Disappointing vote

EDITORIALS

BY ART CULLEN

Storm Lake Public Safety Director Mark Prosser was the first to stress that the Keepers of the American Dream Award with his name on it, given by the National Immigration Forum in Washington, DC, was really an award to The City Beautiful. The chief, who is retiring next month, said upon learning of the honor that he was simply working for the city council and administration in community policing. No boss ever told him to do otherwise.

So that is something everyone in Storm Lake should celebrate. We have become known as the world’s hometown for our embrace of diversity. It’s because of the schools, churches, businesses, civic leaders and, yes, voters. Prosser emerged as a national advocate for a rational and compassionate solution to our broken immigration system first through national law enforcement executive forums and later through the National Immigration Forum, a center-right organization that seeks realistic solutions to immigration issues. It is populated by the country’s faith leaders, police chiefs, corporate executives and politicians from both parties. The National Immigration Forum is widely respected as a moderate voice in the shrill immigration debate.

This award is a big deal.

Prosser was thrilled that City Manager Keri Navratil, Mayor Mike Porsch and Councilman Kevin McKinney attended the award ceremony in the nation’s capital this month. Porsch and McKinney were a surprise to him.

The city paid their way to attend, as well it should have. The community of Storm Lake seldom, if ever, has received such an honor. The gracious thing to do is to send the mayor, a council representative and Prosser’s boss, the city manager, to recognize our community’s gratitude for being held up as a model for the nation.

City officials met in July to discuss sending a delegation. Councilman Tyson Rice reportedly was invited to the meeting but did not attend. He later said he was caught unaware that the city had paid for the trip. Rice at Monday’s city council meeting put up a motion calling for Porsch, McKinney and Navratil to repay the city for their expenses. It passed. That was disappointing. It makes Storm Lake look cheap and it hurts staff morale.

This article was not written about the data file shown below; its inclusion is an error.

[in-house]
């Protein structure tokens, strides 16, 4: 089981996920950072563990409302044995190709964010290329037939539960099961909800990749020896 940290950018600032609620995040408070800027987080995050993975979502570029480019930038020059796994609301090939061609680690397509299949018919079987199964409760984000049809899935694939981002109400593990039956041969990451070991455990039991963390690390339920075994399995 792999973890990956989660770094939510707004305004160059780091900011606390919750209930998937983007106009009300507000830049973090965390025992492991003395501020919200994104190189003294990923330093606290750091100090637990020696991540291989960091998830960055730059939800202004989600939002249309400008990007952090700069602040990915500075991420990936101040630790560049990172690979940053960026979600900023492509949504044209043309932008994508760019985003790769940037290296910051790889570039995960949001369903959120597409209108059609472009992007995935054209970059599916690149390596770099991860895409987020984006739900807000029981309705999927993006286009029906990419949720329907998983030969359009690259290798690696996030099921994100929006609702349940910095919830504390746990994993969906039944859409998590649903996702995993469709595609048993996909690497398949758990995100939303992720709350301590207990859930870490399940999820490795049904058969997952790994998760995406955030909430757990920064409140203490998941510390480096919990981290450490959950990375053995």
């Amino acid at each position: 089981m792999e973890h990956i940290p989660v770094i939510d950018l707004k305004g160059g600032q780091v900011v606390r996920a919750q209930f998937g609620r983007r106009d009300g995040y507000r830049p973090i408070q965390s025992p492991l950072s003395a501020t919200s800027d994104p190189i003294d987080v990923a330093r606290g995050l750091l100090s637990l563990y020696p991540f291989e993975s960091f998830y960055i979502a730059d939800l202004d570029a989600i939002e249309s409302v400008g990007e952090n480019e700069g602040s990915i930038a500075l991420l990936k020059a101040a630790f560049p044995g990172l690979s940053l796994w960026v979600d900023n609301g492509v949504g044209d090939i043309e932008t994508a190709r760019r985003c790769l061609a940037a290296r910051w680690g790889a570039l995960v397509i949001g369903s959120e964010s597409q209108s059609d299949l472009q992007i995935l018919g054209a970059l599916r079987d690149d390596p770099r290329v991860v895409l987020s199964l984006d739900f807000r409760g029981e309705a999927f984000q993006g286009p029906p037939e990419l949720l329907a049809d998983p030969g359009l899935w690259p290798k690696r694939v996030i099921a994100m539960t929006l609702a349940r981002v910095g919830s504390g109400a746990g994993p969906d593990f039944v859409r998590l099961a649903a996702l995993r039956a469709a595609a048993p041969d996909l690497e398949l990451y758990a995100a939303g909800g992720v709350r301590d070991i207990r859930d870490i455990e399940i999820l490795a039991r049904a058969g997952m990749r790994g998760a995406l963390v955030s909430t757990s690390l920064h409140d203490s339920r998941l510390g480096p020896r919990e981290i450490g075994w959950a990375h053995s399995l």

It’s one thing to ban travel if the streets or parks need cash. It’s quite another to claw back money from elected officials who barely get paid, and a city manager who all are following established policy agreed upon last summer. The demand violates good faith.

It looks chintzy.

Storm Lake may be bare bones, but we have some class.

The council should reconsider its vote. In the future, the council should decide, we suppose, in advance if travel is allowed (if the council really wants that job). Clawing back money from officials who thought they were following policy and expressing pride in outstanding work is self-defeating.

Support free speech

We are awfully proud that our reporter Tom Cullen was elected last week to serve as president of the Iowa Freedom of Information Council. Cullen has served on the board of the non-profit that advocates for government transparency and First Amendment rights since 2016.

The council was founded decades ago by about 50 people from varied backgrounds, convened by executives of The Des Moines Register. They were instrumental in writing the Iowa Open Meetings Law and the Public Records Law, and rules that expanded media access to the courts. It is a statewide organization that has joined in a number of lawsuits over the years involving public access to police videos, open preliminary court hearings, and defining what constitutes public records. The council offers legal assistance in defending First Amendment rights, and lobbies for open access to government. The Storm Lake Times is deeply grateful to the assistance that the council has provided in keeping the public informed in Buena Vista County, and is proud to be a sustaining member of the IFOIC.

The council is funded entirely by donations, which are much harder to come by as the news industry has been put on its ear by social media behemoths that do not support First Amendment work in Iowa. As the holidays approach, we hope you will consider a gift in support of the First Amendment, free speech and open government by and for the people of Iowa. As a free press is under attack around the world, few causes are more important. Please send your gift to: Randy Evans, executive director, Iowa Freedom of Information Council, PO Box 8002, Des Moines, Iowa 50301.

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